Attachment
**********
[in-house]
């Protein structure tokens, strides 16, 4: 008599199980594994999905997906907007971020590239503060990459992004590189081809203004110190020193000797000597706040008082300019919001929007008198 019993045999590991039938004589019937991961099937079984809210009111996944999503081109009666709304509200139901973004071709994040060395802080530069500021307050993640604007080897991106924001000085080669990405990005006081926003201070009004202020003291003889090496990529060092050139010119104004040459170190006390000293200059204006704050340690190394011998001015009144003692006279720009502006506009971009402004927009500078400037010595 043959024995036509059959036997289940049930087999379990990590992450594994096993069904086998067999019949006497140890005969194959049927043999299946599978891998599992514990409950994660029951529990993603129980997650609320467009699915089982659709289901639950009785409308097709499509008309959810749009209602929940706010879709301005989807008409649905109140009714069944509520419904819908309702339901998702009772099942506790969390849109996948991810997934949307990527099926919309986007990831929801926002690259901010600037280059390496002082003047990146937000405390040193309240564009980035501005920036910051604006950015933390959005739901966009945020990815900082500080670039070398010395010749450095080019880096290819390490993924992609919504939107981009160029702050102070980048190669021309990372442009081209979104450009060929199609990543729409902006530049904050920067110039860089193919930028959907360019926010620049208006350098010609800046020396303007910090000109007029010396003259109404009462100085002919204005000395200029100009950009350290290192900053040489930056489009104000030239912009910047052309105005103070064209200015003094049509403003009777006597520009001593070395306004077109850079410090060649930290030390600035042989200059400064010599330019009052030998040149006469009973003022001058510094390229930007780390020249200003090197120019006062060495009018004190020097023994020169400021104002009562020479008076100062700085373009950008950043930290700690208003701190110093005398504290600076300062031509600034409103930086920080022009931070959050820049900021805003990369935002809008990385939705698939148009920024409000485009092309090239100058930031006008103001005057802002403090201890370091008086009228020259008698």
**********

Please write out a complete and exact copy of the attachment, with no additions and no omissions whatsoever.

[in-house]
């Protein structure tokens, strides 16, 4: 008599199980594994999905997906907007971020590239503060990459992004590189081809203004110190020193000797000597706040008082300019919001929007008198 019993045999590991039938004589019937991961099937079984809210009111996944999503081109009666709304509200139901973004071709994040060395802080530069500021307050993640604007080897991106924001000085080669990405990005006081926003201070009004202020003291003889090496990529060092050139010119104004040459170190006390000293200059204006704050340690190394011998001015009144003692006279720009502006506009971009402004927009500078400037010595 043959024995036509059959036997289940049930087999379990990590992450594994096993069904086998067999019949006497140890005969194959049927043999299946599978891998599992514990409950994660029951529990993603129980997650609320467009699915089982659709289901639950009785409308097709499509008309959810749009209602929940706010879709301005989807008409649905109140009714069944509520419904819908309702339901998702009772099942506790969390849109996948991810997934949307990527099926919309986007990831929801926002690259901010600037280059390496002082003047990146937000405390040193309240564009980035501005920036910051604006950015933390959005739901966009945020990815900082500080670039070398010395010749450095080019880096290819390490993924992609919504939107981009160029702050102070980048190669021309990372442009081209979104450009060929199609990543729409902006530049904050920067110039860089193919930028959907360019926010620049208006350098010609800046020396303007910090000109007029010396003259109404009462100085002919204005000395200029100009950009350290290192900053040489930056489009104000030239912009910047052309105005103070064209200015003094049509403003009777006597520009001593070395306004077109850079410090060649930290030390600035042989200059400064010599330019009052030998040149006469009973003022001058510094390229930007780390020249200003090197120019006062060495009018004190020097023994020169400021104002009562020479008076100062700085373009950008950043930290700690208003701190110093005398504290600076300062031509600034409103930086920080022009931070959050820049900021805003990369935002809008990385939705698939148009920024409000485009092309090239100058930031006008103001005057802002403090201890370091008086009228020259008698």